Alcohol abuse is the number one public health problem in the United States. While most of us may not be surprised by this fact, family, friends and health providers often overlook older adults as abusers of alcohol but the problem is more common than we think. As we age we face a variety of stressors which can lead to alcohol abuse such as diminished health, limited mobility, financial trouble or caring for a loved one.
According to the National Institute on Alcohol Abuse and Alcoholism (NIAAA), an estimated 80,000 of our country’s nearly eight million alcoholics are seniors, and older adults are hospitalized as often for alcoholic related problems as they are for heart attacks.
April is Alcohol Awareness Month, an opportunity to increase awareness and understanding of alcoholism, its causes and effective treatment and recovery. It is also a time to become more aware of the signs in older adults. Drinking problems often go unrecognized because the symptoms are often the same signs as aging: falls, loss of memory, problems sleeping and depression.
Alcohol abuse is harmful at any age but it’s even more serious and life threatening for older adults. As we age, our body’s tolerance for alcohol lessens due to a decreased lean body mass, the amount of water in our body and a diminished ability of the liver to process alcohol. This means that minimal alcohol consumption can cause a variety of serious health problems.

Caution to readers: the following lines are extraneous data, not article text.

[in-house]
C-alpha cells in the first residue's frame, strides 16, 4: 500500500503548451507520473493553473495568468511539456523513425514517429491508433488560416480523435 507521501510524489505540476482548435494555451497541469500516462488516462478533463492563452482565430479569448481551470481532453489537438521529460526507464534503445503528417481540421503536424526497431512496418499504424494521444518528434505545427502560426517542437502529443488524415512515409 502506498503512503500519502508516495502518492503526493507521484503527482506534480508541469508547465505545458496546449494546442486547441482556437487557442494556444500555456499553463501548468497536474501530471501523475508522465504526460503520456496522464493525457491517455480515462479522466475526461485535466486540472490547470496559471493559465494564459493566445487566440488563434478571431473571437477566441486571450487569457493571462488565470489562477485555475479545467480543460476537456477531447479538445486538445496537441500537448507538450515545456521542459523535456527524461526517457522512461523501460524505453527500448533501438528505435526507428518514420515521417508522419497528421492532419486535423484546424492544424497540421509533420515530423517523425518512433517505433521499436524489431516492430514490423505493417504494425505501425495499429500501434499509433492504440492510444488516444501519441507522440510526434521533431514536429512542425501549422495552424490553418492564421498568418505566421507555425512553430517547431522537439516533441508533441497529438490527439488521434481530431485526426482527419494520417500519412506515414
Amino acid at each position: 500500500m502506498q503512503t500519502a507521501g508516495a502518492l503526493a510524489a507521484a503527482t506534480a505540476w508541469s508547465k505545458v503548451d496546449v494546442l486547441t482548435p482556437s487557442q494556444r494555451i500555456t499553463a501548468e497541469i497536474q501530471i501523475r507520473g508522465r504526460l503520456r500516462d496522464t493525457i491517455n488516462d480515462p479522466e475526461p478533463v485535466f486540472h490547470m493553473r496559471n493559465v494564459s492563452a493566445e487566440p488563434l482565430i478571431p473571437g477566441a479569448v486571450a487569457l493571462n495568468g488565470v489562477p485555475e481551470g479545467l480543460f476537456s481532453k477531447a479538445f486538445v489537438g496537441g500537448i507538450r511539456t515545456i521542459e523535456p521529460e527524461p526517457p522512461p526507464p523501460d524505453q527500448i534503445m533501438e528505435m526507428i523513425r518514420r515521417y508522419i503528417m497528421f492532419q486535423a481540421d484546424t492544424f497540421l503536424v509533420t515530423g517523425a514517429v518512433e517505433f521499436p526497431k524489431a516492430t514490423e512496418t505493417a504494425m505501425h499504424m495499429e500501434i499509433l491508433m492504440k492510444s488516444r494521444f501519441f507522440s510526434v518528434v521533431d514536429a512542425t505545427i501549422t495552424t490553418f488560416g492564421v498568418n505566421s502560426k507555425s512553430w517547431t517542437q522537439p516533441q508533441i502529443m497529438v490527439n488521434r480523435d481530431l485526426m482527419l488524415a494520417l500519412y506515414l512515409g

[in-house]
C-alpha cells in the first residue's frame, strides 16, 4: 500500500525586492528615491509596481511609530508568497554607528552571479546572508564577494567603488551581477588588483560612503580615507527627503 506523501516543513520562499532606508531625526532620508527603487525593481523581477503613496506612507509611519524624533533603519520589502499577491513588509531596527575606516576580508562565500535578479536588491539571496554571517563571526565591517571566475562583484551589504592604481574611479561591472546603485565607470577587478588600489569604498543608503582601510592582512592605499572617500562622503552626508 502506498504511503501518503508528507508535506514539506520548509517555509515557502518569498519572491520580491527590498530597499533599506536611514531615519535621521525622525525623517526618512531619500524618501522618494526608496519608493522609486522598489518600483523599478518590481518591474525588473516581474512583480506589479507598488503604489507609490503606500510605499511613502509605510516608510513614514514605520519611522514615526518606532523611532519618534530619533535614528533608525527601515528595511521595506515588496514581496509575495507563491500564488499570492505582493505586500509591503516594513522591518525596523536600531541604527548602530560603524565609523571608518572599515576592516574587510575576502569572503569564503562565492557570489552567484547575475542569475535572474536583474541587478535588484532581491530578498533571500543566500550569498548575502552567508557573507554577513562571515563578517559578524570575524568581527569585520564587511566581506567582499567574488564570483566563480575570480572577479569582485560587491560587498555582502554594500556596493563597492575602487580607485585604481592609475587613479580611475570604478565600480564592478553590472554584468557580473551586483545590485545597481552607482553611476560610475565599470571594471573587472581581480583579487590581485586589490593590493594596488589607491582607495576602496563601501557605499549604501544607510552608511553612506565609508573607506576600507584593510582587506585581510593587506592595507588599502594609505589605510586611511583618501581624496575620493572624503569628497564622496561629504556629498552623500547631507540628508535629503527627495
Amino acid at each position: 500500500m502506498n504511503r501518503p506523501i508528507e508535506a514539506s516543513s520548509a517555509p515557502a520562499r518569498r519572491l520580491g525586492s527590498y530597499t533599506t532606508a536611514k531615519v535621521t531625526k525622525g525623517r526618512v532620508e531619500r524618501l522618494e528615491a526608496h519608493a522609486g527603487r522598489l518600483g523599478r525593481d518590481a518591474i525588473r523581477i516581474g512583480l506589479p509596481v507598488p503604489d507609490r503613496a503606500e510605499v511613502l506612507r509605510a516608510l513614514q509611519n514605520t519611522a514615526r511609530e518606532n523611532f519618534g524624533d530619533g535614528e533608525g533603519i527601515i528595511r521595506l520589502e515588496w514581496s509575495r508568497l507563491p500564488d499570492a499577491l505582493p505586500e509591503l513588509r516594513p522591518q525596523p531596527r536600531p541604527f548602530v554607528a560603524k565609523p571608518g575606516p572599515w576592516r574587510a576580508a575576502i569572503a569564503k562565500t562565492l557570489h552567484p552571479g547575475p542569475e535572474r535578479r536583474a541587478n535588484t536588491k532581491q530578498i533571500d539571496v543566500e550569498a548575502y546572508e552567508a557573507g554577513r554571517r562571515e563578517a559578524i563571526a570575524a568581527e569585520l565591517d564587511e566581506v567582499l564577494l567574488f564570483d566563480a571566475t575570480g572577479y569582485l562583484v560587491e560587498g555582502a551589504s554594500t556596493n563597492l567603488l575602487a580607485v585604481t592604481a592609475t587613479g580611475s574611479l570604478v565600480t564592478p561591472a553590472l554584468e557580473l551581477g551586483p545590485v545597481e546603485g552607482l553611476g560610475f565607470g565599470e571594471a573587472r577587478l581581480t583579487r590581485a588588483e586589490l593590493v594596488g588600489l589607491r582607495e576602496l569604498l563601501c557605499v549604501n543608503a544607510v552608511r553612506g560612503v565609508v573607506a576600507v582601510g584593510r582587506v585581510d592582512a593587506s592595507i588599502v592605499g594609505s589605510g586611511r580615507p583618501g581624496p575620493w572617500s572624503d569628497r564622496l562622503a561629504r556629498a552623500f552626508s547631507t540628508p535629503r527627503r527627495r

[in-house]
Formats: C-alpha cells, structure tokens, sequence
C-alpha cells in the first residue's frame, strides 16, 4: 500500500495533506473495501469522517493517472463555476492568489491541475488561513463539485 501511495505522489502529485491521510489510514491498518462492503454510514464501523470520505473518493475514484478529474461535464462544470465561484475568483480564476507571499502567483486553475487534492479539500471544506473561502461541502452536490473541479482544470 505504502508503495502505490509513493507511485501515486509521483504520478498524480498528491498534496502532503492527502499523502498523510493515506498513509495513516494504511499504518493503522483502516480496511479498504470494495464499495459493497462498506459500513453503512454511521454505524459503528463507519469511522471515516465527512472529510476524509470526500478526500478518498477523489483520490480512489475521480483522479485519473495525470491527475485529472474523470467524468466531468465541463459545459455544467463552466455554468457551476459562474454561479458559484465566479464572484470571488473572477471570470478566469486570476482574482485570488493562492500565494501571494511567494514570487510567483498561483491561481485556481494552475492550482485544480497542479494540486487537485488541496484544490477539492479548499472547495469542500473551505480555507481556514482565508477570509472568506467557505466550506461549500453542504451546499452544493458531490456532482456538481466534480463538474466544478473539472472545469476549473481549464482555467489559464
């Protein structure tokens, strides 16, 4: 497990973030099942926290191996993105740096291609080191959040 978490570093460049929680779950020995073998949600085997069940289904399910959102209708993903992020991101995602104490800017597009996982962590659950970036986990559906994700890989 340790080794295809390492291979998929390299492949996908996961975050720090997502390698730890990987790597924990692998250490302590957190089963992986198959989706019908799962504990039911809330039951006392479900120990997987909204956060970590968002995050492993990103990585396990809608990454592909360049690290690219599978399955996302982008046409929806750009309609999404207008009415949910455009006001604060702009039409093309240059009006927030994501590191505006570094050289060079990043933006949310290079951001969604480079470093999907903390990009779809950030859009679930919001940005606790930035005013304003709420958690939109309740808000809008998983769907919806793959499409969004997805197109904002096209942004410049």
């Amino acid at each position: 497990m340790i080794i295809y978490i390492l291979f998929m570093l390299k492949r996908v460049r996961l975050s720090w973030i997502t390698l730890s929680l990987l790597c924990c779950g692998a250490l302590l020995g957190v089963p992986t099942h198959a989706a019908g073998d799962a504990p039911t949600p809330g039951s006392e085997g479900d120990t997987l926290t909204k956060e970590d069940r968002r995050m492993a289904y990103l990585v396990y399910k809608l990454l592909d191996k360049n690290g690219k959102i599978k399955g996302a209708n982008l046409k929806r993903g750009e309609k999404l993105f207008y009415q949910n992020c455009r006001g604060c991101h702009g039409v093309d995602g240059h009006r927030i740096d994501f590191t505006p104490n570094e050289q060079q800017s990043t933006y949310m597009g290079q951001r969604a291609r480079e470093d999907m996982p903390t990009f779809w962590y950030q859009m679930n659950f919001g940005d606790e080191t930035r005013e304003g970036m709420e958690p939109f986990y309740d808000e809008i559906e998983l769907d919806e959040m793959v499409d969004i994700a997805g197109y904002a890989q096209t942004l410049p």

In older adults, too much alcohol can lead to balance problems and in turn falls and accidents, it slows down brain activity and affects alertness, judgement, coordination and reaction time. Additionally, it may worsen medical conditions common in older people such as diabetes, high blood pressure, congestive heart failure, liver problems, osteoporosis, memory problems and mood disorder. Drugs can also intensify the impact of alcohol or interact badly with certain medications.
According to the National Institute on Aging, seniors who seek help for a drinking problem have a good chance for recovery because they are likely to stick to a program tailored to their needs. In honor of Alcohol Awareness Month, OptumCare offers tips on what you can do if you suspect a loved one is abusing alcohol:
Know the signs – Signs can include frequently having more than one drink a day, lying or hiding drinking habits, loss of interest in food, feeling irritable, resentful or unreasonable when not drinking.
Assess the situation – Be cognizant of changes in their life and behavior. Determine what has changed and assist them with overcoming the situation(s).
Acknowledge feelings – Help them acknowledge and mourn any losses or hardships they may be experiencing.
Seek support – Help them find treatment or support groups. Encourage them to interact with friends and family.
Suggest activities – Often the problem is boredom. Make suggestions for other activities to keep them busy so they are not consumed by loneliness or excess of free time.
Let’s help our loved ones age gracefully and keep them healthy for many years to come. For more information or to get help call the Substance Abuse and Mental Health Services Association (SAMHSA) hotline at 1-800-662-HELP (4357).
Rich Crislip is director of behavioral health for OptumCare Arizona.